A/B testing on WordPress: a framework for developers and tutorial

Posted on Fri 13 April 2018 in wordpress, programming, IT

Some months ago, I changed one link in the menu in my website postpaycounter.com. After that, it looked to me more people were purchasing products, i.e. the conversion rate had increased. But how to check whther that was really the case, or if it was just an accident/impression? Use an A/B test, I told myself!

With an A/B test, half of the users are served one version of the page, the one with the old link, and half of them another version of it, the one with the new link in place. When a sale happens, we may then log that as a success for the kind of page that was used, be it the A version or the B one.

In my case, the two versions of the page simply consisted of two different links in the menu, while I wanted the success to be logged when the user purchased something (I use Easy Digital Downloads to handle purchases).

I could find a bunch of plugins that allowed to set up A/B tests, but they all seemed pretty difficult to customize from a developer perspective, and I was already seeing myself wrestling with someone else's code that provide tons of features useless to me, but through which was nearly impossible to interact with Easy Digital Downloads. So I decided to build my own, simple implementation, with the aim of it being tailored to developers rather than users who needed an interface.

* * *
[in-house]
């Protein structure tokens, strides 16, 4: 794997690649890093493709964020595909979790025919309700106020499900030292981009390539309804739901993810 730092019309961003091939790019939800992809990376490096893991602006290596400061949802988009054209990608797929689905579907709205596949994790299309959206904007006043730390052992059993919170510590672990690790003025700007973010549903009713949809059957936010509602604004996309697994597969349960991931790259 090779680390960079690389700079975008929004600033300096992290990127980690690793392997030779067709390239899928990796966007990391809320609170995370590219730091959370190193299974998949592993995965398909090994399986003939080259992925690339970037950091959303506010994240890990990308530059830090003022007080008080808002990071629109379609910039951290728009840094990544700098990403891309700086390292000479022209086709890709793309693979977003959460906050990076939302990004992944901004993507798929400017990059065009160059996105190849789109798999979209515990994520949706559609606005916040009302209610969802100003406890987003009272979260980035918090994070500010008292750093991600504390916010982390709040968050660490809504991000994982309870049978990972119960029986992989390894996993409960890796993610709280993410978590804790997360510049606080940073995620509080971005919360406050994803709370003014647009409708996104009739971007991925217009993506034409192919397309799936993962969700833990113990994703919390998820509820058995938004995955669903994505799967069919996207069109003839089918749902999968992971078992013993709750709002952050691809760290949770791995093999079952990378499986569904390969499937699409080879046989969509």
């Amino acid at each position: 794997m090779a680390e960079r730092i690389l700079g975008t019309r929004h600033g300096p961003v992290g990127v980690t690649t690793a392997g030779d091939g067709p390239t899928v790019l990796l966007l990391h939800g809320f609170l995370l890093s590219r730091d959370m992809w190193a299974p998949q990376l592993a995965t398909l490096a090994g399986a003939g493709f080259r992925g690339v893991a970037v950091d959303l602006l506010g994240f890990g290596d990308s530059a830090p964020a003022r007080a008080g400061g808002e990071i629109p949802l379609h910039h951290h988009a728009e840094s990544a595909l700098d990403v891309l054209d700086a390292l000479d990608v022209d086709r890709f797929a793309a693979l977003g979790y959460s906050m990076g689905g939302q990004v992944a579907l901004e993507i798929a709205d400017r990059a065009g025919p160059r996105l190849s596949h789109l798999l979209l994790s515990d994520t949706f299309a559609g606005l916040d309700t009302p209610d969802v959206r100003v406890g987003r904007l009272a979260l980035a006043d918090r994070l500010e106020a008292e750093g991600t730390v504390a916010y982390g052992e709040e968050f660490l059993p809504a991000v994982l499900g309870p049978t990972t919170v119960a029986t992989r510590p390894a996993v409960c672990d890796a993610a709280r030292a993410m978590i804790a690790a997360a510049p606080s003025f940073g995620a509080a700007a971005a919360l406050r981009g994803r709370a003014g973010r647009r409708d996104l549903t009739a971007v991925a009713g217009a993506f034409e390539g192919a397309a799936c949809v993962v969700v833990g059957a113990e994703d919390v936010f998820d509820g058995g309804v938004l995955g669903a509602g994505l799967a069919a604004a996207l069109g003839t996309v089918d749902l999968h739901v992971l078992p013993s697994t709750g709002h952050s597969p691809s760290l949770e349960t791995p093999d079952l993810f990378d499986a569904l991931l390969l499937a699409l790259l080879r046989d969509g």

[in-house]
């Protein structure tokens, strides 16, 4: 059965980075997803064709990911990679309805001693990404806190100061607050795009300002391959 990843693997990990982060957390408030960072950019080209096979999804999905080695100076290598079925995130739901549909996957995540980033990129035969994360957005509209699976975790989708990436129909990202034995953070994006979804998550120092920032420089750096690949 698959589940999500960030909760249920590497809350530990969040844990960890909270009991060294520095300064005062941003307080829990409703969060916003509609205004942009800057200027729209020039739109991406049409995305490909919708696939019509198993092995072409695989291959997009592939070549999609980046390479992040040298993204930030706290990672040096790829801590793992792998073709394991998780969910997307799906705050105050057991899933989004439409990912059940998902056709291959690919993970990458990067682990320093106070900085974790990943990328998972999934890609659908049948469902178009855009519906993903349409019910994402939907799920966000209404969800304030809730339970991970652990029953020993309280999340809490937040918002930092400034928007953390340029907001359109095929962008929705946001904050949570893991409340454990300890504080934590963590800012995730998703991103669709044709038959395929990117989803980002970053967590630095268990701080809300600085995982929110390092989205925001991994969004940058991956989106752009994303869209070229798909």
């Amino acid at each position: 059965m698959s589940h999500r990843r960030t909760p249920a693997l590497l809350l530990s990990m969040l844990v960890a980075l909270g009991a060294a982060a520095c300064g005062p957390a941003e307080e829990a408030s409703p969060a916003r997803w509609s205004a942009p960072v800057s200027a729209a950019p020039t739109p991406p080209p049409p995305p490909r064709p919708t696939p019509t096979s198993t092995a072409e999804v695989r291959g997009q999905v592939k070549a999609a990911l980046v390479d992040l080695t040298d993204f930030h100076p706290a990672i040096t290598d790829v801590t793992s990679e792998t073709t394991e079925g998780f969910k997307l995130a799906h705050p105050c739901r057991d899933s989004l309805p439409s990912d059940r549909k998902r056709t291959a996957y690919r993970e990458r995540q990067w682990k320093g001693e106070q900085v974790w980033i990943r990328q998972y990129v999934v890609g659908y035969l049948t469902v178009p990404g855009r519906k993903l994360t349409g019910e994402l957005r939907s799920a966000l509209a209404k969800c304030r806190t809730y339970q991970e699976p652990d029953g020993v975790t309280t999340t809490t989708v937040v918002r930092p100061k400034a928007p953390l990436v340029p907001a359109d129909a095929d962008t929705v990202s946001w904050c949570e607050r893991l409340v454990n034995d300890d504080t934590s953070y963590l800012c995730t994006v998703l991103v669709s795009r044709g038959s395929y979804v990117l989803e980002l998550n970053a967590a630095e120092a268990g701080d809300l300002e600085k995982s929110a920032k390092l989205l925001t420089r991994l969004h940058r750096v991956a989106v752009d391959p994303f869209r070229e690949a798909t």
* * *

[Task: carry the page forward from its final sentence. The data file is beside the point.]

An A/B test implementation example

This is an example of how to use the little framework. To set up a test, you only need to provide two functions:

  • A_function specifies what should happen to the page that is served to the first half of visitors. In my case, I attach a filter to edit the navigation menu with a custom function.
  • B_function works the same for specifying what should happen to the second version of the page. Again, I attach a filter to the navigation menu.

At this point, you can set up a test object, through which you will be able to retrieve the almost-unique alphanumeric test ID (it's a MD5 hash of the setup arguments).

Finally, you need a third function that is going to log successes. You should probably have it attached to some action or filter. In my case, I used an action that fires when a purchase through Easy Digital Downloads happens. The only requirement about the test function is that it should call AB_log_success( $test_id ), that will handle the under-the-hood success logging, basically updating the wp_option (AB_tests) containing the stats.

global $test_id;
$args = array(
    'label' => 'Menu link',
    'A_function' => 'test_A_function',
    'B_function' => 'test_B_function'
$test = new AB_test( $args );
$test_id = $test->get_ABT_id();

function test_A_function() {
    add_filter( 'wp_get_nav_menu_items', 'leave_untouched', 10, 3 );
function test_B_function() {
    add_filter( 'wp_get_nav_menu_items', 'change_menu', 10, 3 );

function log_success( $download_id, $payment_id, $download_type ) {
    global $test_id;

    AB_log_success( $test_id );
add_action( 'edd_complete_download_purchase', 'log_success', 10, 3 );

For the full code, see the GitHub repo!